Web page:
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New Customers Save $30 off $100+* with code JULYNEW30
New Customers Save $30* with code JULYNEW30
*New customers only. One-time use per customer. Order must be placed by 7/31/2018. The $30 discount is given for a single order with a minimum of $100 excluding shipping and tax. Items with pricing ending in .97 are excluded and will not count toward the minimum required. Discount does not apply to corporate orders, gift certificates, StewardShip membership fees, select Champagne brands, Riedel glassware, fine and rare wine, and all bottles 3.0 liters or larger. No other promotion codes, coupon codes or corporate discounts may be applied to order.
J. Bookwalter Conflict Conner-Lee Vineyard 2012
Blend: 63% Cabernet Sauvignon, 32% Merlot, 5% Syrah
The story of J. Bookwalter Winery is a story of family heritage, deep roots and a centuries-old commitment to the land. Ten generations of the Bookwalter family have been involved in American agriculture. But it was Jerry Bookwalter, generation nine and father of current company president John Bookwalter, who led the family into viticulture. After graduating from UC-Davis in 1963, Jerry spent 13 years farming in California’s San Joaquin Valley before moving his family in 1976 to the Tri-Cities in Washington State.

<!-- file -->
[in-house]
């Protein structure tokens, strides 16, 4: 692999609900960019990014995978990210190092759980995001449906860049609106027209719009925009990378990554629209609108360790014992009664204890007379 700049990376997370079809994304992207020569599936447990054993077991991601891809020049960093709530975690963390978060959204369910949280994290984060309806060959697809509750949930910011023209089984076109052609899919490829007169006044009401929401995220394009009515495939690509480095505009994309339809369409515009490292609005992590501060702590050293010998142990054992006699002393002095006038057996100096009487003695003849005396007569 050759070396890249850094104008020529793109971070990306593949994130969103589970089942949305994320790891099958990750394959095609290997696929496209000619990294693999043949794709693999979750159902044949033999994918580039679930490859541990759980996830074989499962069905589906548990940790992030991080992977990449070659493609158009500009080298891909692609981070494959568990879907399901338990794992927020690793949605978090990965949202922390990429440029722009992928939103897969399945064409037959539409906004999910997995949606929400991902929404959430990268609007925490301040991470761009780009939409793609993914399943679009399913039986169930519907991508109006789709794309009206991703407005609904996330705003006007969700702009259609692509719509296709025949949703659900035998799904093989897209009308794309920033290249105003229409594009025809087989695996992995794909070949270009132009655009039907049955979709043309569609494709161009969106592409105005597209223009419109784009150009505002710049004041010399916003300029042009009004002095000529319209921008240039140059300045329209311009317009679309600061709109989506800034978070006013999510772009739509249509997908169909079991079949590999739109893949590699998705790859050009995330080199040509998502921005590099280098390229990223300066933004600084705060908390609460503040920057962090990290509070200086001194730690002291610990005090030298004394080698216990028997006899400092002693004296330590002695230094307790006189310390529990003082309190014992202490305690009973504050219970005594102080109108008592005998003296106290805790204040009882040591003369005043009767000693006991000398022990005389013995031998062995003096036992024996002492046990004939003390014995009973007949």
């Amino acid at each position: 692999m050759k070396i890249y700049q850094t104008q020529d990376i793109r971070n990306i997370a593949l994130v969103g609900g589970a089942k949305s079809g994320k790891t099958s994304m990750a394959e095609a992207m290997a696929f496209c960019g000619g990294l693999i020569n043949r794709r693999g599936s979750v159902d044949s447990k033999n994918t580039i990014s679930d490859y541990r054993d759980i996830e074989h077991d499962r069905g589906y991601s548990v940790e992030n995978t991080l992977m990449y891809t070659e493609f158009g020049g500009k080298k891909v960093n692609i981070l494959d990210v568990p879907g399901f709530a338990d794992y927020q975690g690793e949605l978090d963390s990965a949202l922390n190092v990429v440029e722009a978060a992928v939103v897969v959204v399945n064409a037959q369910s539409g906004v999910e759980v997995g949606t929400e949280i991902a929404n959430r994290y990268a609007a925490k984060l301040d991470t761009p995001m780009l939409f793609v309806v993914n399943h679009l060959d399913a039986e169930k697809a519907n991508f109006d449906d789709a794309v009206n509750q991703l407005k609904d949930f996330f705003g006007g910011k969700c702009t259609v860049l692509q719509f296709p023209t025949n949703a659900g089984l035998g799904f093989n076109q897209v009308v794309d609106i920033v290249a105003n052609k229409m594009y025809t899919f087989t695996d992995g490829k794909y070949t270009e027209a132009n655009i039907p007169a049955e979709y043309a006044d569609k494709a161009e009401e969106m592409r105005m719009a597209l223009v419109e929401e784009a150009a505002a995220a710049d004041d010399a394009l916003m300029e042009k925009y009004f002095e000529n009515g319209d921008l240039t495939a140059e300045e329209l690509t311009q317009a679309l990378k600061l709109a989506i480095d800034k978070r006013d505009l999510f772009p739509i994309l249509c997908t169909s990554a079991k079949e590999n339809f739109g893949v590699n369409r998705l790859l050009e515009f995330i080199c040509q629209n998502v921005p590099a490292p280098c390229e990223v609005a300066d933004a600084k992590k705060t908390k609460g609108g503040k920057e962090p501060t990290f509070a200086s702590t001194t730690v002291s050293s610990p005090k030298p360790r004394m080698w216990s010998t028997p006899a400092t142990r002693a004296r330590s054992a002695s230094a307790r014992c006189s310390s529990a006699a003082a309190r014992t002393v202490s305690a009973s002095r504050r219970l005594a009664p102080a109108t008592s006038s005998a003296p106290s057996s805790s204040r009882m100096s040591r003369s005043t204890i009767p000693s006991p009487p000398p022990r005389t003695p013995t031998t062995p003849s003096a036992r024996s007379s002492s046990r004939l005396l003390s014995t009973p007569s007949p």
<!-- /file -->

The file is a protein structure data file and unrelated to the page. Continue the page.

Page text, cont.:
Once there, he firmly stamped the Bookwalter name on the state’s nascent wine industry. From 1976 through 1982, Jerry helped manage the plantings of three iconic vineyards – Sagemoor, Bacchus and Dionysus.
Often considered to be the heart of Washington wine country, the Yakima Valley is a sub-AVA of the vast Columbia Valley. The first AVA established in Washington, it is home to some of the state’s most established wineries, and contains three smaller sub-regions: Rattlesnake Hills, Red Mountain, and Snipes Mountain. The climate here is cooler than the rest of the Columbia Valley, making the Yakima Valley ideal for growing white varieties.
Chardonnay is the most planted grape here, followed closely by Riesling—both made in a wide range of styles depending on the warmth of the vineyard site. Because of the cooler climate, Merlot outnumbers darker-fruited, more tannic Cabernet Sauvignon here—an anomaly for Washington viticulture—and takes on characteristics of sweet red fruit with a supple texture, and sometimes notes of chocolate and mint. Yakima Valley Syrah is earthy and savory, complemented by a wide range of berry flavors from red to black.
With hundreds of red grape varieties to choose from, winemakers have the freedom to create a virtually endless assortment of blended wines. In many European regions, strict laws are in place determining the set of varieties that may be used, but in the New World experimentation is permitted and encouraged. Blending can be utilized to create complex wines with many different layers of flavors and aromas, or to create more balanced wines. For example, a variety that is soft and full-bodied may be combined with one that is lighter with naturally high acidity. Sometimes small amounts of a particular variety are added to boost color or aromatics. Blending can take place before or after fermentation, with the latter, more popular option giving more control to the winemaker over the final qualities of the wine.